Sunseeker poised for top-five finish
July 22, 2003
KALAMAZOO -- After the past two race days in which it covered more than 700 miles with an average speed of 45 mph, Western Michigan University's Sunseeker solar racecar will begin the final 91 miles of the American Solar Challenge July 23 in fifth place, poised to turn in WMU's best ever solar race finish.
The final leg of the 2,300-mile biennial cross-country race will begin at 9 a.m. (PDT) Wednesday, July 23, in Barstow, Calif., and end in Claremont, Calif., before noon. Race leaders, including the team from WMU, arrived in Barstow late Monday and are awaiting the rest of the field before starting the final run at the finish line.
The University of Missouri-Rolla remains in first place, a position it has held since the fourth day of the 10-day race. Other top-five teams in descending order are: University of Minnesota, University of Waterloo and Principia College. The cars' positions reflect sizeable differences in elapsed time. WMU's Sunseeker, for instance is sandwiched 50 minutes behind fourth-place Principia and 19 minutes ahead of sixth-place Missouri-Columbia.
This is the seventh time since 1990 a team from WMU's College of Engineering and Applied Sciences has competed in the race that pits the nation's leading engineering schools against each other in the event that relies on power from the sun as fuel. A field of 20 cars representing colleges and universities from across the United States and Canada are competing in the July 13-23 race, which has followed historic Route 66 across seven states from Chicago to Barstow, Calif. WMU is the only Michigan school to qualify for the race this year.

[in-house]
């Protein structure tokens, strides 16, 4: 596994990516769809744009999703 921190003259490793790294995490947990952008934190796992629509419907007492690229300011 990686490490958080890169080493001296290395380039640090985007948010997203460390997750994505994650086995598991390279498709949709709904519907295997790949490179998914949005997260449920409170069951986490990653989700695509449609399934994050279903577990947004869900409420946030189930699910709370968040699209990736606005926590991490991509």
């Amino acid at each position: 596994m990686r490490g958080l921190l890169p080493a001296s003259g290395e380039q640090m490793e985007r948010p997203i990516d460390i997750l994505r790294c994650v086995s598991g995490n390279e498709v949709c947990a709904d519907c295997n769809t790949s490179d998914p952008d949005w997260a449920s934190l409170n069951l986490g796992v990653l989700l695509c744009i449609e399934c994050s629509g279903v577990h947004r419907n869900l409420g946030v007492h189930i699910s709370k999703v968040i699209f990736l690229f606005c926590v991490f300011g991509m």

The past two days of racing for the lead teams--July 20 and 21-- took them from Albuquerque, N.M., on a steady climb to Flagstaff, Ariz., then across northern Arizona to Kingman and into California to cross the Mojave Desert. Veteran driver and team co-captain Roger Anthony, a senior from Waterford, Mich., says the WMU car with its powerful solar array really had a chance to shine during the 721-mile Albuquerque to Barstow leg of the race. The car's speed between several checkpoints averaged 55 mph as the car raced uphill into Arizona and across the desert.
"We had an awesome run Sunday and the first half of the day Monday before the clouds set in," Anthony said. "This is an excellent car, definitely one of the better cars in the race."
He said despite Tuesday's clouds, the team had plenty of time to charge the car's batteries and were looking forward to a strong finish.
Anthony's co-captain, Troy Smits, a senior from Springlake, Mich., says the past two days of racing tested the car. The last part of the trip into Barstow was on extremely rough roads under gathering clouds.
"Rough roads affect the amount of energy used," Smits says. "It can take as much energy to go 30 mph on a rough road as it does to go 65 mph on a smooth road."
Anthony will be at the wheel for the race finish, and he and Smits expect a fast, smooth run.
"We'll be going downhill all the way on a full battery charge," Smits notes.
The race is sponsored by the U.S. Department of Energy, its National Renewable Energy Laboratory, BP Solar and EDS.
Note to editors and news directors: Below are details from WMU and the American Solar Challenge media team about how to secure video, photos and interviews to cover the end of the race. Also, check the WMU News Web site at <www.wmich.edu/wmu/news> for race updates as they become available.
The following information is provided by the NREL media team that is working on the race.
How to cover the end of the race
Uplink: Wednesday, July 23
Daily race results
Phone contact with team members
Media contact: Cheryl Roland, 269 387-8400, firstname.lastname@example.org